Consumer concern about the impact of innovation on privacy and the environment in Asia-Pacific stops them from purchasing new products, according to Edelman’s first Earned Brand study.
Between April and May, Edelman surveyed 10,000 consumers from the UK, US, Mexico, Brazil, France, Germany, China, Japan, India, and Australia. The study found that while consumers are embracing innovation at a faster pace than ever before, privacy is the biggest concern for 74 percent in Australia, 55 percent in India and 58 percent in China.
"Marketers in Asia-Pacific are missing out on a simple truth: Acceptance of innovation cannot be bought, it must be earned," said Michelle Hutton, global practice chair, Edelman Consumer Marketing. "As marketers, we have to address consumers’ fears before we have the permission to sell."
The study revealed that a vast majority (92 percent) of consumers view innovation as an essential component of society’s progress. 79 percent feel it is the responsibility of business, and not academics, to drive innovation. Hutton added that consumers want to see more innovation from sectors like F&B, energy and education. Still, 66 percent said business-led innovations are motivated by the desire to make money.
Over half of all respondents in Asia claim to be frustrated by constantly being told to upgrade their products, with as much as 67 percent of Australians making the same claim. All markets studied in APAC say manipulations in advertisements leave them unsure of what to believe, except in China, where only 25 percent of respondents expressed this concern.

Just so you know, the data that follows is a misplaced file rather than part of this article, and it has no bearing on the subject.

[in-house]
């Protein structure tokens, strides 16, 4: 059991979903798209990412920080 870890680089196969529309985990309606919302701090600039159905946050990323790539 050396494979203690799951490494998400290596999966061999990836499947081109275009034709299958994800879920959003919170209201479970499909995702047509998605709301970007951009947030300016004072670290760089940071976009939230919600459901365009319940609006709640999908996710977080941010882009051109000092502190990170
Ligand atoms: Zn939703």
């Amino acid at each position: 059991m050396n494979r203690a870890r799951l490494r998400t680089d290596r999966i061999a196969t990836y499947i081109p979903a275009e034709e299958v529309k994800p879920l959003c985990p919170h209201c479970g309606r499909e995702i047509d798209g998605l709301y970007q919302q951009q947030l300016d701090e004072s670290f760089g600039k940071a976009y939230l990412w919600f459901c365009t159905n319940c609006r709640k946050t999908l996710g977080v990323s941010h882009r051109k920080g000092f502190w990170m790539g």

Consumers in the region are also more likely to seek reassurance (64 percent) from a brand. But a lack of reassurance from brands is forcing consumers to turn to their peers; 71 percent of consumers in APAC say peer conversations inform their purchase decisions and help them overcome concerns and warn them of product or service risks.
"The peer’s experience with a product’s innovation has become evidence consumers are relying on when them when making purchase decisions," said Hutton. "We are using an old model of persuasion by talking at people, telling them they need to constantly upgrade to keep up with peers. We have mistakenly assumed that consumers will continue to be moved by this."